Our appetite for it may have reduced ocean stocks to dangerous levels, writes Christopher Hirst. But new rearing techniques mean it will remain on the menu

The hero, Gadus morhua, is not a nice guy," writes Mark Kurlansky in Cod: A Biography. "The cod is omnivorous - it swims with its mouth open and will swallow whatever will fit - including young cod." If unthreatened, it grows to a vast size. Codfish the size of men have often been reported. One verified monster measured 6ft and weighed 15 stones (95kg). It has the whitest flesh of all fish, containing next to no fat (0.3 per cent) and 18 per cent protein, an unusually high level for fish. Like the pig, almost everything about the cod can be used, the head providing especially tasty meat. The fish dries exceptionally well, when the protein level rises to as much as 80 per cent.

It was dried cod, known as stockfish, that fuelled the Vikings and the Norse discovery of North America. Cod was the major source of protein in Scandinavia. The Norwegians are particularly obsessed with the fish, in both fresh and dried forms. In his magisterial work North Atlantic Seafood, Alan Davidson devotes a page to an account of plain simmered cod steaks. It was cooked for him in Bergen using a freshly killed fish: "I have never eaten cod so good."

In Denmark, small pieces of cod are added to fruit soup. In Sweden, the fish is simmered with butter, dill and parsley. In Russia, it is served with a cherry and red-wine sauce. In Iceland, whose territorial waters contain the world's richest cod fishing grounds, they prefer haddock to cod, a view shared by fish and chip fans in Yorkshire.

Since cod has sadly become a rarer and more expensive fish, we have come to recognise its fine qualities. In any fish cookbook, there are a host of recipes for this versatile seafood. The big-flaked cod roasts superbly. Gordon Ramsay advocates baked cod with lentils and leeks in a mustard dressing or in a butter-herb crust. Sophie Grigson recommends roast cod with a crust of breadcrumbs, lemon, garlic and parsley. She also says that a cod soup with vegetables and cream was "something of a saving grace" when she spent 10 days in northern Norway.

The concentrated flavour of salt cod is a particular favourite of chefs. Rick Stein uses it in a cassoulet with Toulouse sausages and in a stew with chickpeas and parsley. Mitchell Tonks insists that salt cod grilled with oil and wine vinegar tastes "like the best fish and chips that I have ever had" and raves about a salt cod lasagne with onions, mozzarella and parsley: "A cracking family supper." He suggests that you are better off salting your own cod since much of that sold in the UK is too hard.Whether we yearn for it in the form of fish and chips or brandade de morue, our cod is under threat.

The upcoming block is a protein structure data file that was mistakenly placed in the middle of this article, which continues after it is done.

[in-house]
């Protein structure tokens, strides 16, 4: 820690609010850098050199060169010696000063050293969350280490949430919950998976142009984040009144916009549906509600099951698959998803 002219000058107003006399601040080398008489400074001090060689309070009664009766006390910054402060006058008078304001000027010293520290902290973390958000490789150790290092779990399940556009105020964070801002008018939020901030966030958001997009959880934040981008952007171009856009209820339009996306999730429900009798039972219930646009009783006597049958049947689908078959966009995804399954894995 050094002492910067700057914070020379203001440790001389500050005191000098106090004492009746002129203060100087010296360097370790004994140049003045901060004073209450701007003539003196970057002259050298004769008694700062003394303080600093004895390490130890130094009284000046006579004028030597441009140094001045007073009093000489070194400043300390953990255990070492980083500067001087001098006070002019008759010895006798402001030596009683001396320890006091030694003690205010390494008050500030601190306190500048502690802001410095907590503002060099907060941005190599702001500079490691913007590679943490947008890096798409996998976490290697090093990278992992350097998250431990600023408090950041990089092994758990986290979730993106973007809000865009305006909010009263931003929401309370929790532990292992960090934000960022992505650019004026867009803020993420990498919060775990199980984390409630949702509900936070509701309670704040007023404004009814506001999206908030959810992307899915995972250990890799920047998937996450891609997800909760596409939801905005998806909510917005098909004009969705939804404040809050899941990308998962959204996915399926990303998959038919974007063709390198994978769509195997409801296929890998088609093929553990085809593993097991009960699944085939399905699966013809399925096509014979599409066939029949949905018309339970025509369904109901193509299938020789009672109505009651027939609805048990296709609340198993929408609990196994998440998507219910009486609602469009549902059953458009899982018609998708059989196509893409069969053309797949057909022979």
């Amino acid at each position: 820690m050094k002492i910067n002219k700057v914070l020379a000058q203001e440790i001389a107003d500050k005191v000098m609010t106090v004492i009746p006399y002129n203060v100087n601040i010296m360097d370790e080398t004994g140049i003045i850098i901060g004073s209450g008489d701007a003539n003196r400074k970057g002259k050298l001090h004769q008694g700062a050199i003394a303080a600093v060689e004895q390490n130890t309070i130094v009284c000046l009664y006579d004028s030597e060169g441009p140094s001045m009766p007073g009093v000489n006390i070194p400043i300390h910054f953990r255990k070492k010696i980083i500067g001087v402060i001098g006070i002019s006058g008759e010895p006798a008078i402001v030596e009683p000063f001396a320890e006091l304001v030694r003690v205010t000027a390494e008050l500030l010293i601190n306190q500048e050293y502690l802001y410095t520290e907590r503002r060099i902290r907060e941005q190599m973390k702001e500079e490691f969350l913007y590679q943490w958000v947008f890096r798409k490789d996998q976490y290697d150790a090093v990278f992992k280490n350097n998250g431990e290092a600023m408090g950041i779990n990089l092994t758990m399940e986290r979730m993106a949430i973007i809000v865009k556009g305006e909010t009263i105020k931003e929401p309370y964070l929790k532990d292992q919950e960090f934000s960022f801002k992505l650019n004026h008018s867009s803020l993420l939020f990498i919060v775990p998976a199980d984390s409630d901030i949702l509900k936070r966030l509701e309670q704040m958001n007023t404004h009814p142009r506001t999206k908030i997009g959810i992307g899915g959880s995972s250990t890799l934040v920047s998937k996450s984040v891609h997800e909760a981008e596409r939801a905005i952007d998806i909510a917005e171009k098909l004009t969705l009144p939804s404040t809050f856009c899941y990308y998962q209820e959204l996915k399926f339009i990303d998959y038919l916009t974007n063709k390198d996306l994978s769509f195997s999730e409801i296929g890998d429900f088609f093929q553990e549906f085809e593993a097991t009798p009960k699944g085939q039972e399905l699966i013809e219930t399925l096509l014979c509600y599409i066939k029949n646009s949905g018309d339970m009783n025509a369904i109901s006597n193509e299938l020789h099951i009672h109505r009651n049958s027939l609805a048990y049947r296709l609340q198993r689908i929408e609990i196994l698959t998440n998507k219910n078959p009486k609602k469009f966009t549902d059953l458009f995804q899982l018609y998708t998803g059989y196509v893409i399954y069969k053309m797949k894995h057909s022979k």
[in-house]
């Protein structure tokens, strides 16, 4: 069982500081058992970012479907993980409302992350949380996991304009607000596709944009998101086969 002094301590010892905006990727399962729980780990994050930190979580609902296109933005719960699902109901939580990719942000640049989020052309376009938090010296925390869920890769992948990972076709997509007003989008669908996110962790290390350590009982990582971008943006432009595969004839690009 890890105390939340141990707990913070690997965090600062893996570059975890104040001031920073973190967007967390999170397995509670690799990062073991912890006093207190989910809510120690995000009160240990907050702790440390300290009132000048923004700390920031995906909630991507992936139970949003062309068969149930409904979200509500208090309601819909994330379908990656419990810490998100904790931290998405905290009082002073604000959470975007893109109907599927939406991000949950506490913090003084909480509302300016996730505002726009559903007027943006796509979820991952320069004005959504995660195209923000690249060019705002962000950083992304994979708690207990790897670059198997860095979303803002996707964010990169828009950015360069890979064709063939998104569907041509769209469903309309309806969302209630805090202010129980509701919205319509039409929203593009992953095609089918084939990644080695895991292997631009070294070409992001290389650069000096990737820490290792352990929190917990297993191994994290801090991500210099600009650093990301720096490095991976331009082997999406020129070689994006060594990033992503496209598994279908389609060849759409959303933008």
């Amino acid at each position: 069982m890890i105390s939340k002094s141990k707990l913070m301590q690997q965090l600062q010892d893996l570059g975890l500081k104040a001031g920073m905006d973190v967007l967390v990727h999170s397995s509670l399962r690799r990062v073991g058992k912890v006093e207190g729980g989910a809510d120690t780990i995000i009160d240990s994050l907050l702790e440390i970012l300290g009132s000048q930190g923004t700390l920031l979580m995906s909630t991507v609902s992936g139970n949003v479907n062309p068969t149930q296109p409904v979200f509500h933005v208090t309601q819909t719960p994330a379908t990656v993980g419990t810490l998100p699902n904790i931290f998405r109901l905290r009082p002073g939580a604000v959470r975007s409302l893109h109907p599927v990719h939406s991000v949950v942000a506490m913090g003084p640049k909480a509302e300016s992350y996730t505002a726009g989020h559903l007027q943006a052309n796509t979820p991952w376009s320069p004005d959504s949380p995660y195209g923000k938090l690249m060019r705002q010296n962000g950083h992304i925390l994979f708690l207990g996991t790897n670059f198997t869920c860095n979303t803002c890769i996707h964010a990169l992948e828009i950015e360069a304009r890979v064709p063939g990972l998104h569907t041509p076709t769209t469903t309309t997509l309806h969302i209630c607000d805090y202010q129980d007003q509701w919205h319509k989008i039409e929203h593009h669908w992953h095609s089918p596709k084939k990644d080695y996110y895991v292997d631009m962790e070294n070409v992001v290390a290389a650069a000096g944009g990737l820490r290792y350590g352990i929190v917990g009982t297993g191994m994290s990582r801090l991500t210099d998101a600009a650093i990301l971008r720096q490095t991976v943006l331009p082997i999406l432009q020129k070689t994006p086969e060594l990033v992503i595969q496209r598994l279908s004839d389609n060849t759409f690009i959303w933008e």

As Kurlansky points out: "If ever there was a fish made to endure, it is the Atlantic cod - the common fish. But it has among its predators man, an open-mouthed species greedier than cod." This greed has resulted in the fishing-out of Newfoundland's Grand Banks, once the richest cod fishery in the world. In 1994, Canada's Atlantic cod fisheries were closed, involving the loss of more than 30,000 jobs. After sustaining a voracious fishing industry for 500 years, Canadian cod was commercially extinct.

This warning inherent in this decline is particularly relevant to the UK, since we consume more cod than any other nation on Earth. According to the Marine Conservation Council, North Sea cod is "on the brink of collapse". Though the fish lives to 50 years of age, almost half the cod aged between two and eight is removed from the North Sea each year by fishing.

However, only one-fifth of Britain's cod comes from this area. To conserve stocks, you should try to make sure that any cod you buy comes from Icelandic waters, which are relatively well-stocked. Pollack and saith are similar fish to cod, but their stocks are under much less pressure.

The picture for cod is not entirely black. Production levels of up to 40,000 tons of cod per year from fish farms in Norwegian waters have been predicted within the next decade. Stein insists that fish should not be boycotted because of overfishing worries: "It could force the price down to lack of demand, ending in more of each species being caught to pay fishermen's bills. Go for other species. We must eat fish. It's an essential part of our diet."